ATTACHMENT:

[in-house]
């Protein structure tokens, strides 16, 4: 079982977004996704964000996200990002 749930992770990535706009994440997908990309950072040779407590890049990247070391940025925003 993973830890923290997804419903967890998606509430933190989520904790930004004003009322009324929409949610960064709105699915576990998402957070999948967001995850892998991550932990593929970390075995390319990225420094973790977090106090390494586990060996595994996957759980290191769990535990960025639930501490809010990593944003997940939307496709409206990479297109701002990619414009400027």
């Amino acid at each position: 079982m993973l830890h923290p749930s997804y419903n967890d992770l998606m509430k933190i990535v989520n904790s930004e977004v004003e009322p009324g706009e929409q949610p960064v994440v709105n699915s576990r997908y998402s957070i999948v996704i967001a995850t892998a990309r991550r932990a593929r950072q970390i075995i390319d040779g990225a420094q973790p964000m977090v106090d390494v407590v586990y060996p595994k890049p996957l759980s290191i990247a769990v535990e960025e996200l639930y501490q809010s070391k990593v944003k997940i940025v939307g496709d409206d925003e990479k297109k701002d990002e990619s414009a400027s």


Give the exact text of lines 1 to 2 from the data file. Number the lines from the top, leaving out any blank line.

[in-house]
């Protein structure tokens, strides 16, 4: 079982977004996704964000996200990002 749930992770990535706009994440997908990309950072040779407590890049990247070391940025925003 993973830890923290997804419903967890998606509430933190989520904790930004004003009322009324929409949610960064709105699915576990998402957070999948967001995850892998991550932990593929970390075995390319990225420094973790977090106090390494586990060996595994996957759980290191769990535990960025639930501490809010990593944003997940939307496709409206990479297109701002990619414009400027």